I wanted to bring readers' attention to a new broadcast channel I've stumbled upon. It's called This, or ThisTV, and I have no idea where the channel calls home or who is involved in creating it. I do notice that the promoters love puns on the word "this." A typical self-promotional spot will include, "This is very cool," and other puns, so that at times you feel trapped in an Abbott and Costello routine. But the programers make interesting choices within their limited means.
I came upon the channel two or three weeks ago on a weekend when I converted my iMac into a television via EyeTV, which to my surprise receives the new digital feed. In any case, in my town, Portland, Oregon, the digital end of the spectrum sends out two local NBC affiliates (though one is a weather channel), four PBS feeds (though one is the local radio station's audio over a slide show of seven numbingly rotated Oregon landscape pix), and about eight religious channels. ThisTV, the channel, is broadcast as the secondary feed of the ABC affiliate, and it must have gone on air the same day I activated my new set up. It seems new.
A possible website was not live the last time I looked so there's no info there, but I did find "this" programing guide. What I did glean from dropping in on the station over a few weeks was that the station appears to own a huge package of MGM-Orion-UA movies and TV shows. Within these limitations, the programers do some interesting things. For example, Cotton Comes to Harlem was followed by Across 110th Street, as if Quentin Tarantino were in the booth. The Poitier drama Pressure Point was followed by the racially-themed noir Odds Against Tomorrow. Alice's Restaurant was followed by Hair. One Saturday This offered three beach party movies in a row (well, the third was a ski party movie, but it did have Frankie Avalon in it, with a cameo by James Brown trying to dance in a space the size of a bungalow's foyer). Another Saturday was a westerns day, so the schedule included Support Your Local Sherif, Hawks's Red River, Man with the Gun (with Robert Mitchum, music by Alex North), Sam Whiskey, and The Scalphunters. The next day was war movies day. This has also shown two Ossie Davis movies in a row and two William Schallert films on the same day, no doubt unintentional mini-festivals.
Late one night, when I woke up with a touch of insomnia, the channel was airing the old The Outer Limits (which is why I think the channel is brand new ... the first episode that aired was the first in the series), Mr. Ed, and The Patti Duke Show, followed by early morning broadcasts of some shrill old '70s or '80s cartoon shows like the Paddington Bears.
This all may sound good but a problem with the station is that there are lots and lots and lots of commercial breaks with a limited, repetition-injury-enducing number of ads and PSAs. Worse, the movies are truncated, panned and scanned, and censored. And they show the same movies over and over again. I also have a feeling that though some of the movies aired are good, the programmers think they are all bad, as if they are dealing with a pile of junk only the unemployed and meth addicts would watch. Partially, the programers are right about their product. I've sat through some truly bad films on This: a third rate gumball rally film called Safari 3000 with David Caradine, Stockard Channing, and Christopher Lee; a bad Australian "thriller" with Sam Elliott as a private eye; a blonde-dyed Michael Madsen at his mannered worst in an incoherent drive-in type movie called Dead Connection; and a somnambulistic Burt Reynolds in Malone (there are a lot of Burt Reynolds movies on This).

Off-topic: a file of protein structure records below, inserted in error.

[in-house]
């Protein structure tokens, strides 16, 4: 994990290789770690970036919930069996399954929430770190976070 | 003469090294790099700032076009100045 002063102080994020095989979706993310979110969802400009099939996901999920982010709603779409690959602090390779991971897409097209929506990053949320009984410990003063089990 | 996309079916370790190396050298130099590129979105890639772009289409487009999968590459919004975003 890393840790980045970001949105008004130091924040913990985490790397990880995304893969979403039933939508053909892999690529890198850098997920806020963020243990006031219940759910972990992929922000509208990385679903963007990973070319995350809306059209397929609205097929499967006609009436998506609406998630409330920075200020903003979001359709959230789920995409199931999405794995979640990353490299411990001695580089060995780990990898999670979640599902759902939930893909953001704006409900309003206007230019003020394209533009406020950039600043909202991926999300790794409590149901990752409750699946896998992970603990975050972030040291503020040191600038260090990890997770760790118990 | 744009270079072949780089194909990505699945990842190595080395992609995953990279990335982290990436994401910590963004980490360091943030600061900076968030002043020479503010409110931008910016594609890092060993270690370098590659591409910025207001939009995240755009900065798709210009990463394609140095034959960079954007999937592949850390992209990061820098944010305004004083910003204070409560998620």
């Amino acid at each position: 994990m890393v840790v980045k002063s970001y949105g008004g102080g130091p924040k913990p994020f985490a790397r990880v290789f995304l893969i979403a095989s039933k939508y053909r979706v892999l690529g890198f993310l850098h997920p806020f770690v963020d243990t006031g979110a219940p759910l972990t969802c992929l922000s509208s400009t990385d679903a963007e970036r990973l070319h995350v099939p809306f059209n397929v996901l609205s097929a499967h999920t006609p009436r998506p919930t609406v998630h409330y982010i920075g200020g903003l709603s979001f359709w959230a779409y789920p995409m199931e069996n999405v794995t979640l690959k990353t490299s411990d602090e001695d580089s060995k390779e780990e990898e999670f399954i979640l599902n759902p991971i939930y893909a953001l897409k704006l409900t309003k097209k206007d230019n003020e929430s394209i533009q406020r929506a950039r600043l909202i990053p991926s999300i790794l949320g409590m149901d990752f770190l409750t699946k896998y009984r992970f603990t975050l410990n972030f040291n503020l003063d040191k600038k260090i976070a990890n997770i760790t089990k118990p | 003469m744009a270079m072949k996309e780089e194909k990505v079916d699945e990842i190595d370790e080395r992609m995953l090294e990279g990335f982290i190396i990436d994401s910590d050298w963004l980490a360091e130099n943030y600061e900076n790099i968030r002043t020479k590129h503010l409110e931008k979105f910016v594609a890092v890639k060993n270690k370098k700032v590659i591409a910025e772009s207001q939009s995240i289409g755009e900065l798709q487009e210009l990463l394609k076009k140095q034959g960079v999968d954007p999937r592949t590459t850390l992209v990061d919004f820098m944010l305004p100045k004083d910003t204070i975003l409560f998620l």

Those of us without cable or satellite are the lowest of the low as far as broadcasters are concerned. Our movies are bleeped and laden with advertising. And what advertising! This, like the local Fox affiliate during the day, offers up endless ads for gouging technical schools, storage devices, and health treatments, commercials that are all loud and frequent. This is not the ideal way to view old movies, especially if there is a video store just down the street. However, if you only have television from the air and don't mind having truncated movies selected for you in sometimes interesting combinations, This is adequate as a free version of AMC.
[This text originally appeared in a slightly different form as a posting on the Mobius Home Video Forum. Kenneth Warner wrote in to say that, "MGM co-owns ThisTV, actually, with Weigel (which owns a number of indy stations in the Midwest)."]